Mental Health and Psychosocial Support

The war has exposed Syrian families to extreme levels of violence. They have lost loved ones, livelihoods and homes. To help Syrians cope with emotional distress and trauma, International Medical Corps integrates MHPSS into our healthcare services. Our Jaramana Recreational Activity Center (RAC), in Rural Damascus Governorate, and a mobile MHPSS/protection team offer a wide range of recreational and educational activities to provide psychosocial support to children and families. This support includes programs specifically designed to engage youth, as well as a rehabilitation program for children with development delays and disorders.

International Medical Corps includes protection principles in all of our programs, delivering focused gender-based violence (GBV) prevention and response programs to address specific protection needs in Syria and to provide care and support for survivors. We provide case management in healthcare clinics, and conduct awareness and information campaigns in open communities, displacement shelters and at the Jaramana RAC. In addition, in collaboration with accredited institutions, International Medical Corps offers vocational training and business startup kits to vulnerable displaced and local populations, helping to help build resilience and restore livelihoods.

 

 

 

Syrian Refugee Response in Jordan

In Jordan’s Azraq refugee camp, home to nearly 38,000 Syrian refugees, International Medical Corps provides medical care in three primary healthcare clinics and a hospital camp, which provide an average of more than 10,000 and 6,600 consultations per month, respectively. International Medical Corps recently began providing primary healthcare and emergency care services in Zataari camp through one primary healthcare clinic and one emergency room that is open around the clock.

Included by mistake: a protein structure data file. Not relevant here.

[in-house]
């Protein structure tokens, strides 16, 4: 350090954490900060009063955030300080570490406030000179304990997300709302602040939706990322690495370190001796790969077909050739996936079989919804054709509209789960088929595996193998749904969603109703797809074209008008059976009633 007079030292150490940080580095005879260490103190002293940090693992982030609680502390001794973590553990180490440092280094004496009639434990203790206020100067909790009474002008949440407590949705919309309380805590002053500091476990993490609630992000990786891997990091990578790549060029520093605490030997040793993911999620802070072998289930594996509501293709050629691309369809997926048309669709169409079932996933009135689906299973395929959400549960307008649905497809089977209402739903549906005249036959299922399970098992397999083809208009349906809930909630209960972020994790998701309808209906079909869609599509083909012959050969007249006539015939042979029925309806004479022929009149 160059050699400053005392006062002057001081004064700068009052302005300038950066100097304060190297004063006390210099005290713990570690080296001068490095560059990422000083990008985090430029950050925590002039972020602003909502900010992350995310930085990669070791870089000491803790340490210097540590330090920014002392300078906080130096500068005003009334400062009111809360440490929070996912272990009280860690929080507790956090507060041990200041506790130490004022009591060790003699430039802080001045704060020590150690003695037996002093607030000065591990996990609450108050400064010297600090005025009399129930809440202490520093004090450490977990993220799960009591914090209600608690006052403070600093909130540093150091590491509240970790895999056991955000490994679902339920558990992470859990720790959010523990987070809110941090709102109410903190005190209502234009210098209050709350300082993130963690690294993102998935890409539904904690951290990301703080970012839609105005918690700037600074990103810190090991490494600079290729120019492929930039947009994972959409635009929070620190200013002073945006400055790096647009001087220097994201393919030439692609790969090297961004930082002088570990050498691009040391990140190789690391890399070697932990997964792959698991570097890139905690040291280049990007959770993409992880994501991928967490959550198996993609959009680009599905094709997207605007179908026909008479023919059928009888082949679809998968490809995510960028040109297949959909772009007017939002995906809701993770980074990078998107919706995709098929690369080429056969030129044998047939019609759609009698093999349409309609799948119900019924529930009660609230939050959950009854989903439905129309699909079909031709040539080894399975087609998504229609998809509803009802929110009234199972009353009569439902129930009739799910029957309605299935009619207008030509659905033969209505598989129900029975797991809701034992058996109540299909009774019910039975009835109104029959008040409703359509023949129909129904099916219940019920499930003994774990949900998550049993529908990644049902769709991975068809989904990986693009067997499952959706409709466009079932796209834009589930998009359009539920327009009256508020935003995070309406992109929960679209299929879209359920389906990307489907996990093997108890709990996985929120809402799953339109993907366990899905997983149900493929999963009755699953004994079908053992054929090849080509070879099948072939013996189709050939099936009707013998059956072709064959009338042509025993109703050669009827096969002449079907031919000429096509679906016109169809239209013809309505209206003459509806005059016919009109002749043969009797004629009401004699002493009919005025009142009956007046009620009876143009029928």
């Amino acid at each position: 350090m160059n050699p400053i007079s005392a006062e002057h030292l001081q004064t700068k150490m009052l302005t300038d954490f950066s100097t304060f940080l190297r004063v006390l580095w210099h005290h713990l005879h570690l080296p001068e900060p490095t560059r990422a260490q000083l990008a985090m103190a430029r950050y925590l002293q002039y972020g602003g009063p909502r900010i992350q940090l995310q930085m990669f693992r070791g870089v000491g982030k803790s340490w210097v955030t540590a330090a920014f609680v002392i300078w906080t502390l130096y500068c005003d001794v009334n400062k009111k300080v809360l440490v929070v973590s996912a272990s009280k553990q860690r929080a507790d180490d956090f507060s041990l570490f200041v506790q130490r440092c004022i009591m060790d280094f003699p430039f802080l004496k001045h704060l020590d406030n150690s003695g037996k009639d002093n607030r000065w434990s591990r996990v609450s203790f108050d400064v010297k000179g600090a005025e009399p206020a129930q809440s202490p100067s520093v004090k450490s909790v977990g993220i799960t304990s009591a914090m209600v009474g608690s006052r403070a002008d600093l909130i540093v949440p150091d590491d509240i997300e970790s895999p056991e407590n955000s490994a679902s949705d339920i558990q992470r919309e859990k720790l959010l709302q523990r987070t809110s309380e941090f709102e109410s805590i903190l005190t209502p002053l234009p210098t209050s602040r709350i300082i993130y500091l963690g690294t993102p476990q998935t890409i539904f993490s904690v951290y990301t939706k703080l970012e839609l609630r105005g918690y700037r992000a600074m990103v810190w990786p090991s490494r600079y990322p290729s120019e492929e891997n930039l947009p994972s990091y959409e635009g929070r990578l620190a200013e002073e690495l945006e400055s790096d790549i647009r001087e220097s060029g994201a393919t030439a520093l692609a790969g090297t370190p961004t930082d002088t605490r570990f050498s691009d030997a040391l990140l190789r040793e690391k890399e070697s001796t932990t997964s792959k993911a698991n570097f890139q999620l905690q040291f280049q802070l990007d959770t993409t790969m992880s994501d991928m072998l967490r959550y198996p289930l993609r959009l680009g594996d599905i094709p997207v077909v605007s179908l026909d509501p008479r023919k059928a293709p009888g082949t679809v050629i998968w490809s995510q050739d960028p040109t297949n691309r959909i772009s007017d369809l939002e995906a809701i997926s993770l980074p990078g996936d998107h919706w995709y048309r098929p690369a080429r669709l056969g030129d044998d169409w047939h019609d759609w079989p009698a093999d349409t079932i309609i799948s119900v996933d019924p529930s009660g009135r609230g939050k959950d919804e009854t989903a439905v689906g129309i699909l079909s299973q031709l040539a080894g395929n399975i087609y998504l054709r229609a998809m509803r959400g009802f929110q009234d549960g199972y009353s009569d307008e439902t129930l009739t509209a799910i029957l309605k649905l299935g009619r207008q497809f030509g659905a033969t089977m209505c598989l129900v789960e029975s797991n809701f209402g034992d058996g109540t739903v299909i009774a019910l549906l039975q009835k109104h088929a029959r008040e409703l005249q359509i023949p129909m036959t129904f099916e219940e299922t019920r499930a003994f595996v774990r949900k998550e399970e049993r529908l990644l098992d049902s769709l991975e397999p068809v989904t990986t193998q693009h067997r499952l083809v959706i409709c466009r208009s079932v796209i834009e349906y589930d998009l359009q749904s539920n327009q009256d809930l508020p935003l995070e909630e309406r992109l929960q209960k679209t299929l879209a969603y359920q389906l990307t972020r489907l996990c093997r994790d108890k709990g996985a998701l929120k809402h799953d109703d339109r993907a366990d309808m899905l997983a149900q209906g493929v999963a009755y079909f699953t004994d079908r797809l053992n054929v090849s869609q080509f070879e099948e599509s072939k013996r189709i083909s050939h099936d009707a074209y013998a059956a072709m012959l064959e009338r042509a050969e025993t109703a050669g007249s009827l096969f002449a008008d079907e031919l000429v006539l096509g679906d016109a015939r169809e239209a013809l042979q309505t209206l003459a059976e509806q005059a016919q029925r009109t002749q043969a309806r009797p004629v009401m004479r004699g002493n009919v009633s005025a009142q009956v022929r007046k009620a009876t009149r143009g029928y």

We offer MHPSS at both International Medical Corps and Ministry of Health facilities. A multidisciplinary team comprising psychiatrists, psychologists, mental health nurses and case managers provides mental health services and psychosocial activities. We engage children and youth with mental health concerns in structured activities to relieve their concerns and improve their psychological and social well-being. In addition, International Medical Corps runs a safe space for women and girls in Azraq camp where protection measures are in place to help prevent GBV.

Syrian Refugee Response in Lebanon

International Medical Corps provides a comprehensive package of essential services in Lebanon, home to nearly 1.5 million Syrian refugees. We support a network of more than 50 primary healthcare centers throughout the country that offers a wide range of curative and preventive healthcare through routine physical examinations, pediatric check-ups, growth monitoring, immunization and reproductive health services, including maternal health and family planning.

We integrate mental health services into primary healthcare in a culturally sensitive manner to improve access among Syrian refugees and residents of the local Lebanese host community. Mental health case management teams, consisting of social workers, psychotherapists and psychiatrists, work with local partners to ensure that services are available for those in need of psychiatric, psychological and social support. At the community level, case managers play a key role in raising awareness of the importance of mental health and in providing information about available support services.

Syrian Refugee Response in Turkey

In partnership with local organizations, International Medical Corps supports primary healthcare centers in Turkey to increase Syrian refugees’ access to medical services. The facilities offer free primary healthcare (including pediatric clinics), reproductive and maternal healthcare, and mental health and psychosocial support. We also work to prevent and respond to gender-based violence in Turkey by providing case management for existing cases, offering mental health support for survivors and helping to empower Syrian women through training and skills-building activities.

Psychological Toll of War and Uncertainty

Like more than 11 million other Syrians, Hana and her family lost everything to the country's brutal and unending war, fleeing their home in the western city of Homs about four years ago. More than half of Syria's displaced have sought shelter elsewhere in the country while the balance are scattered across the globe, unsure of when they will reunite again, if ever.

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In the Media